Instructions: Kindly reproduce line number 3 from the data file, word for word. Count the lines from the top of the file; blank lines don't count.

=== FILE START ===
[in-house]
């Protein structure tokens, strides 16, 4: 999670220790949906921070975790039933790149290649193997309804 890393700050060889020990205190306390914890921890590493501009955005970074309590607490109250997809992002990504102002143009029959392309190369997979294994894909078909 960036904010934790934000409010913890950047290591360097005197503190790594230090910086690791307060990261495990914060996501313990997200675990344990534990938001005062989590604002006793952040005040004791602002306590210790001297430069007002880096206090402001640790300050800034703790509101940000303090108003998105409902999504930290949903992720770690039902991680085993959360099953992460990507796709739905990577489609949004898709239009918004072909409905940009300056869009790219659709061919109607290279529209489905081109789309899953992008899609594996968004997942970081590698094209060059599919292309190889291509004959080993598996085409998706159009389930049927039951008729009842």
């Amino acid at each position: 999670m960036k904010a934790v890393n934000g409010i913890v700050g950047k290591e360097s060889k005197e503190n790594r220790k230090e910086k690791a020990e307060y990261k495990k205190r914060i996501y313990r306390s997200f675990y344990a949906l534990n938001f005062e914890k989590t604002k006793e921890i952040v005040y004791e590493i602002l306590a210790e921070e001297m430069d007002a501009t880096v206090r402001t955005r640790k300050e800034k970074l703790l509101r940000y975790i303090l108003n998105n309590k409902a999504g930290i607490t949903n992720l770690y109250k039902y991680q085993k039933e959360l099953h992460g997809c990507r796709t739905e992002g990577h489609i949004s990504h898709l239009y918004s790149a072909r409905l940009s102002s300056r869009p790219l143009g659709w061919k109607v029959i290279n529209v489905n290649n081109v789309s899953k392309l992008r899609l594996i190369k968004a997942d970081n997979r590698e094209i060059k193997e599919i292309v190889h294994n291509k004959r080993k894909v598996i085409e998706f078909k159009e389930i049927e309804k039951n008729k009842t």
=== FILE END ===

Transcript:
């Amino acid at each position: 999670m960036k904010a934790v890393n934000g409010i913890v700050g950047k290591e360097s060889k005197e503190n790594r220790k230090e910086k690791a020990e307060y990261k495990k205190r914060i996501y313990r306390s997200f675990y344990a949906l534990n938001f005062e914890k989590t604002k006793e921890i952040v005040y004791e590493i602002l306590a210790e921070e001297m430069d007002a501009t880096v206090r402001t955005r640790k300050e800034k970074l703790l509101r940000y975790i303090l108003n998105n309590k409902a999504g930290i607490t949903n992720l770690y109250k039902y991680q085993k039933e959360l099953h992460g997809c990507r796709t739905e992002g990577h489609i949004s990504h898709l239009y918004s790149a072909r409905l940009s102002s300056r869009p790219l143009g659709w061919k109607v029959i290279n529209v489905n290649n081109v789309s899953k392309l992008r899609l594996i190369k968004a997942d970081n997979r590698e094209i060059k193997e599919i292309v190889h294994n291509k004959r080993k894909v598996i085409e998706f078909k159009e389930i049927e309804k039951n008729k009842t």